57. Weak and rigid fibres are looked on by the most able phyGcians, as sources of two different classes of distempers : a sluggish motion of the liquids occasions weak fibres, therefore tar-water is good to strengthen them as it gently accelerates cheir contents. On the other hand, being an unEtuous bland Auid it moistens and softens the dry and stiff fibres : and so proves a remedy for both extremes.

- 58. Common soaps are compositions of lixivial salt and oil. The corrosive acrimony of the faline particles, being softened by the mixture of an unctuous substance they insinuate themselves into che small ducts with less difficulty and danger. The combination of these different substances makes up a very subtile and active medicine, fitsed for mixing with all humours, and

all obstructions. Soap therefore is justly esteemed a most efficacious medicine in many diftem pers. Alcaline soap is allowed to be cleansing, attenuat. ing, opening, resolving, sweetening; it is pectoral, vulnerary, diuretic, and hath other good qualities which are also to be found in tar-water. It is granted, that oyl and acid salts combined together exist in vegetables, and that consequently there are acid foaps as well as alcaline, And the fa ponaceous nature of the acid vegetable spirits, is what renders them so diuretic, sudorific, penetrating, abstersive and resolving. Such, for instance, is the acid fpirit of Guaiacum. And all these fame virtues seem to be in tar-water in a mild and falutary degree.

59. It is the general opinion that all acids coa. gulate the blood. Boerhaave excepts vinegar, which he holds to be a soap, inasmuch as it is found to contain an oyl as well as an acid spirit. Hence it is both unctuous and penetracing, a powerful antiphlogistic, and preservative against corruption and ipfection. Now it feems evident that tar-water is a soap as well as vinegar. For though it be the character of resin, which is an inspiffated grofs oyl, not to dissolve in water (a), yet the sales ate tract some fine particles of effential oyl: which fine gyl serves as a vehicle for the acid salts, and shews itself in the colour of the. tar-water ; for all pure salts are colourless. And though the resin will not diffolve in water, yeţ the subtile oyl, in which the vegetable falts are lodged, may as well mix with water as vinegar doch, which contains both oyl and salt. And as the oyl in tar-water discovers itself to the eye, so the acid falcs do manifest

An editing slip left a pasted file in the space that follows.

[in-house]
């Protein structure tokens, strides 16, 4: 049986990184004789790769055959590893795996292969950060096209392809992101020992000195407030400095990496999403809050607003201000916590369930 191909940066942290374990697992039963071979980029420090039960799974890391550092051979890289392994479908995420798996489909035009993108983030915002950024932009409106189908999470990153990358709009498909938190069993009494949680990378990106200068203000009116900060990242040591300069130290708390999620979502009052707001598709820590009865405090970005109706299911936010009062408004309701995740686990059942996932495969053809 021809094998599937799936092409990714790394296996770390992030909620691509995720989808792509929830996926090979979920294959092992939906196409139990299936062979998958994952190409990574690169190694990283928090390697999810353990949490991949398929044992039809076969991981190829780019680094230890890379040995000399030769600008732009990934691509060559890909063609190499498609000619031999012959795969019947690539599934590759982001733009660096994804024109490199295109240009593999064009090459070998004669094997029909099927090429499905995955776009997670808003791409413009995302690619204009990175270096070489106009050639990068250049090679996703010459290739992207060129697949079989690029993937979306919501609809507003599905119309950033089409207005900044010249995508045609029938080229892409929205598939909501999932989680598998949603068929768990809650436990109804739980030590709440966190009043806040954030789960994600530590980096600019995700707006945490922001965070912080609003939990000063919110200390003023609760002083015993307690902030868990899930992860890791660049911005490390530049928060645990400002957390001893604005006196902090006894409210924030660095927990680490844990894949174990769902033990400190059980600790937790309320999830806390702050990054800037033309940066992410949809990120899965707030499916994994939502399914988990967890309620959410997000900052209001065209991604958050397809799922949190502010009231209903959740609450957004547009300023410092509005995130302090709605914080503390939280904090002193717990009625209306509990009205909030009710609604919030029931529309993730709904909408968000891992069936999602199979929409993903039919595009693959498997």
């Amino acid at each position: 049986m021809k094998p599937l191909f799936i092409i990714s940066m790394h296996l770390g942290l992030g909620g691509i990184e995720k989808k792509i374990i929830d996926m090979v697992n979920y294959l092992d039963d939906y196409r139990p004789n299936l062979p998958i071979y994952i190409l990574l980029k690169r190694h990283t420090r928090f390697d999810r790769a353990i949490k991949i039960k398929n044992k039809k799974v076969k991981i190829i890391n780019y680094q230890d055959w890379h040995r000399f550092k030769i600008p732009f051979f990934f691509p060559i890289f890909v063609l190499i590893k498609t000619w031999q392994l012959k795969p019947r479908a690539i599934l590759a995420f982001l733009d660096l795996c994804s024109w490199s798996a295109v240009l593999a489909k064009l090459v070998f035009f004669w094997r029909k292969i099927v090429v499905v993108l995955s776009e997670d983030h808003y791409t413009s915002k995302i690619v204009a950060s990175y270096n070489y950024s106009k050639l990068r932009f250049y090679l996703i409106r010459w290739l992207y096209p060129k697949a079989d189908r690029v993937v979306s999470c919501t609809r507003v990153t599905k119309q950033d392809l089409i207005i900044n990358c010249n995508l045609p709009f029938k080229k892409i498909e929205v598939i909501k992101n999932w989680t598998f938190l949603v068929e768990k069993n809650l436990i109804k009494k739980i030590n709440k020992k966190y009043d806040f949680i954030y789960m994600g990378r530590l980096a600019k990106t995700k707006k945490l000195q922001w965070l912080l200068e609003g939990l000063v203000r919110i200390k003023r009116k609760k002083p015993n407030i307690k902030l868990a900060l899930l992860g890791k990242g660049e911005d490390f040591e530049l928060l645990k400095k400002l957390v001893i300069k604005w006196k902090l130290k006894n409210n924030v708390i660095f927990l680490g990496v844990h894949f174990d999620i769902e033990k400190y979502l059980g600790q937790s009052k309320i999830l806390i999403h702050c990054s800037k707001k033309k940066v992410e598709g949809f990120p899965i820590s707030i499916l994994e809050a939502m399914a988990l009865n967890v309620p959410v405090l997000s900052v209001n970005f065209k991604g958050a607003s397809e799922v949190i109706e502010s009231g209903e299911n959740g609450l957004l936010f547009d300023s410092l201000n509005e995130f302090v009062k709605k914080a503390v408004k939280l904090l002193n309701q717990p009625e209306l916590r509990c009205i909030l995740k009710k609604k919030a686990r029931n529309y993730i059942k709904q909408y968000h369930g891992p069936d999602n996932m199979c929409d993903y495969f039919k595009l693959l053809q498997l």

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themselves to the taste. Tar-water therefore is a soap, and as such hath the medicinal qualities of soaps... ser.....

60. It operates more gently as the acid falts lofe their acrimony being sheathed in oyl, and thereby approaching the nature of neutral fairs, are more benign and friendly to the animal fy.' stem: and more effectually, as by the help of a volatile smooth insinuating oyl, those fame salts are more easily introduced into the capillary ducts. Therefore in fevers and epidemical distemper's it is (and I have found it so ) as well as in chroni. cal diseases, a moft safe and efficacious medicine, being good against too great Acidity as a ballamic, and good against viscidity as a soap. There is something in the fiery corrosive nature of lixi.' vial falts, which makes alcaline soap a dangerous remedy in all cases where an inflammation is apprehended. And as inflammations are often occasioned by obstructions, it should seem an acid soap was much the safer deobftruent.

- 61. Even the best curpentines, however famous for their vulnerary and detergent qualities, have yet been observed by their warmth to dispose to inflammatory tumours. But theacid spirit (a) being in fo great proportion in tar-water renders it a cooler and safer medicine. And the ætherial oyl of turpentine, though an admirable dryer, healer, and anodyne, when outwardly applyed to wounds and ulcers, and not less useful in cleansing the urinary passages and healing their ulcerations, yet is known to be of a nature so very relaxing as sometimes to do much mischief. Tar-water is not attended with the fame ill effects, which I believe are owing in a great measure to the ætherial oyls being deprived

a) Sect. 7, 8.